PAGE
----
How School Contracts Can Lower Your Practice Valuation

At one time, I had a very small practice that I built to a much bigger size and then sold when I was made an offer I couldn’t refuse. I am super-passionate about sharing any information I have to make sure things go really well for you. I hope that you get an offer that you can’t refuse at the end of your journey because that’s what I want for you.

I know a lot of people do school contracts that result in appointments between 9:00 and 2:00, and I did too when I was first starting. I loved school contracts. They paid a lot. It’s consistent money. You don’t have to fight to get paid like you do with insurance. The payment is very predictable and you get paid for every minute. It’s not a question of whether or not you’re going to get paid. 

For that reason, I think school contracts are great, so do them. I don’t think anybody should not do them. In my practice, however, we stopped doing them. I’m going to explain the reasons behind that.

 Can You Keep School Therapists Busy All Year Around?

We used to hire all of our staff on salary and that creates a problem when you have a lot of school contracts. (I’m not judging how anyone else pays their staff, I’m just saying that’s what we chose to do)

But when I had school therapists, I had to figure out how to keep them busy and productive.  They were off for school holidays—which there were a lot of—and they were off for the summer. 

To keep school therapists working year-round, we would offer camps. Kids could come during holidays. In the summer, most school-age kids could come during the day. So we were able to keep our staff busy-ish. It was always the biggest negative for us that during non-school times, we had a more difficult time keeping our school therapists busy. If you hire school therapists that only want to work the school schedule, you could do that, and that takes care of that problem.

Does Your Private Practice Buyer Value School Contracts?

About a year-and-a-half ago, I had a big realization of a second problem with school contracts. A colleague of ours merged with a larger company. More than half of the smaller practice’s business was school contracts. When they merged, the corporation they merged with did not find value in the school contracts.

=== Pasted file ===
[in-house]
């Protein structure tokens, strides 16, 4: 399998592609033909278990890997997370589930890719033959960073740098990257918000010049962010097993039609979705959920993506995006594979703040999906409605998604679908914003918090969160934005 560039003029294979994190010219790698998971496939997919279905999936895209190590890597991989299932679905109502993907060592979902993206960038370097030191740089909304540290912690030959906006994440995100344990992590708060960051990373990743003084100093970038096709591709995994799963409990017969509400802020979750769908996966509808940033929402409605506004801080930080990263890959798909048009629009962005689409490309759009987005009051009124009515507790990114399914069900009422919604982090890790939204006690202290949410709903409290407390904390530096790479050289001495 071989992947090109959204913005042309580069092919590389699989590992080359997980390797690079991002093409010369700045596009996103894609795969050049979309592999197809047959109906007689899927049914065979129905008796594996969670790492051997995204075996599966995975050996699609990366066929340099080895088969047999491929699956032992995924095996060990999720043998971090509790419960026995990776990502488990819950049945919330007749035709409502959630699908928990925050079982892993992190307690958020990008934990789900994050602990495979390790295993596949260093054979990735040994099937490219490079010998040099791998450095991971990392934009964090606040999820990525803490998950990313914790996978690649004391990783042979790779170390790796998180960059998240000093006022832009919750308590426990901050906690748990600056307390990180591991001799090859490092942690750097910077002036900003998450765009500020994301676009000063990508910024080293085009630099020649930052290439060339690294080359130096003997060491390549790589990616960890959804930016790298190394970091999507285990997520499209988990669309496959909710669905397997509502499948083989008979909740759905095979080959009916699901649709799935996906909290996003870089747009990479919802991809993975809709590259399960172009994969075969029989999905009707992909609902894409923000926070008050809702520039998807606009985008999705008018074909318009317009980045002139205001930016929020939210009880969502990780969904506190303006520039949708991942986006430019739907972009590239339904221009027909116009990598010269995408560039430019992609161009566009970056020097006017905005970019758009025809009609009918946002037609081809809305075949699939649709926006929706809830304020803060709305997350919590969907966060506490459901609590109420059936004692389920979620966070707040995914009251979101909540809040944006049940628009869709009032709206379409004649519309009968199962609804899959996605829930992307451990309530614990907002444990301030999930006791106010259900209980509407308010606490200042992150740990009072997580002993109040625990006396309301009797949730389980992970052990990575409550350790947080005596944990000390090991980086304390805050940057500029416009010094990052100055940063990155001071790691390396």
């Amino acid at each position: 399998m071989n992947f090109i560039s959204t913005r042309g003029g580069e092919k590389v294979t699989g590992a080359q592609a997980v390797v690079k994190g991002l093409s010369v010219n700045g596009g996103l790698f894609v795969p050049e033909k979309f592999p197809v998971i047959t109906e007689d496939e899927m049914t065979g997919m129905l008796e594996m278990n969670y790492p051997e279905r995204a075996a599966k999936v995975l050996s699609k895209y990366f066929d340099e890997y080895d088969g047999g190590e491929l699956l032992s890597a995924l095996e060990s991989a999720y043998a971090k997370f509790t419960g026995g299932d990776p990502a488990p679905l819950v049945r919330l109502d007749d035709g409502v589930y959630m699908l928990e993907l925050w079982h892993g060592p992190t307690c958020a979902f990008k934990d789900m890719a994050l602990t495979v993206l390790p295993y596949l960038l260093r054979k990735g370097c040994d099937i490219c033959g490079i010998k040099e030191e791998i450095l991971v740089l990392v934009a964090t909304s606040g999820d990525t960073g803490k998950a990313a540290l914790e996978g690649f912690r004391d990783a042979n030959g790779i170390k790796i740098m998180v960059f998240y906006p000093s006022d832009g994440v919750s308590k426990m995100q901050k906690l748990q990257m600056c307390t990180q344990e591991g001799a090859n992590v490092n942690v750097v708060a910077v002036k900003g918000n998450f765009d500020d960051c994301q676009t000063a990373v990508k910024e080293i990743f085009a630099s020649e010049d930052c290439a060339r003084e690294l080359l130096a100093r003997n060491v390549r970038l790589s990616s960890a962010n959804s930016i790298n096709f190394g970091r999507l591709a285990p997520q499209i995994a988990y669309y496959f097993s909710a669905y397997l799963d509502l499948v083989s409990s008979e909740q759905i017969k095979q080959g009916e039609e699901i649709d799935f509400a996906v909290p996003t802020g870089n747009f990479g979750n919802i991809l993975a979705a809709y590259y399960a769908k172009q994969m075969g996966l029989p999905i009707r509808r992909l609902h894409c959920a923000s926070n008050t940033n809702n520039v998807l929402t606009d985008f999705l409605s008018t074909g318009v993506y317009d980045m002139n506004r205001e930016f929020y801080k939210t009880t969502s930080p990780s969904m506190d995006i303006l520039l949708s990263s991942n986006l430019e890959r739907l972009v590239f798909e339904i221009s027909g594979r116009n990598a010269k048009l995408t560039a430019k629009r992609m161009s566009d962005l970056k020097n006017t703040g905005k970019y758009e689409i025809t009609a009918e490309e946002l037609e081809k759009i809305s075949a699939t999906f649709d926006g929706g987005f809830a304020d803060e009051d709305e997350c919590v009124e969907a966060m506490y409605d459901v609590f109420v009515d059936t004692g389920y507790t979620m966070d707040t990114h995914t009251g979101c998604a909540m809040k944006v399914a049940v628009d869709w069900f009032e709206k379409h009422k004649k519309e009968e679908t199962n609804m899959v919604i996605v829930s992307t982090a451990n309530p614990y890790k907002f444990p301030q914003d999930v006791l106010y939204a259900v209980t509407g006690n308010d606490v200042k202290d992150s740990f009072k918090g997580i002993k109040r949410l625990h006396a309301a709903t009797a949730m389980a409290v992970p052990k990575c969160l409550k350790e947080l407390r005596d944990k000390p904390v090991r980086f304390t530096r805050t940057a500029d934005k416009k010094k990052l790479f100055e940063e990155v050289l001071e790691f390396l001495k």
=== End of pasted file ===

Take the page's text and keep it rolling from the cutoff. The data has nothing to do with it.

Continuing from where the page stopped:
If a corporation ends up buying your practice or if you end up merging with someone larger, the school system may not choose to renew the contract. If the school system does not renew that contract, then that contract has no value to the corporation. Basically, when you’re bought out by another entity, school contracts like that don’t have value. Therefore, be aware of the possibility that someone else may not see the same value in these contracts that you do. 

School Contracts and Private Practice Profitability

When you’re looking to make an exit from your practice, will a buyer or larger company see your profitability the same way you do? 

On the other hand, you can contract with schools now but discontinue this practice later. You just need to have that in mind. You’ll need to be ready to consider whether a school contract is right for your profitability or if it’s going to be viewed as profitable by another party. 

If you are bought by another partner, a small entity such as a one-man band or two-man band, then the school will probably renew that contract and it will be of value. But I just want you to think with these factors and understand why they may not be of value. If they work for you, school contracts are one way to build the schedule between 9:00 and 2:00 and keep your people busy.

If you need more help learning how to manage school contracts, insurance, scheduling and much more, visit our Lemonade Library for plenty of tools to help you grow your practice!

About Diane Crecelius

Diane Crecelius is a physical therapist and founder of a multi-million-dollar, multi-location practice with well over 3,000 visits per week and 200 staff! In the past several years, Diane has worked tirelessly to support the Peds-A-Palooza group and the success of Private Practice Owners. Diane has presented at nearly every Peds-A-Palooza live and virtual conference since the first sold-out conference in 2018. Her extensive knowledge derives from her decades in practice and from being trained and consulted by Survival Strategies, Inc. She uses this training to help Private Practice Owners learn how to thrive and expand while keeping their stress low.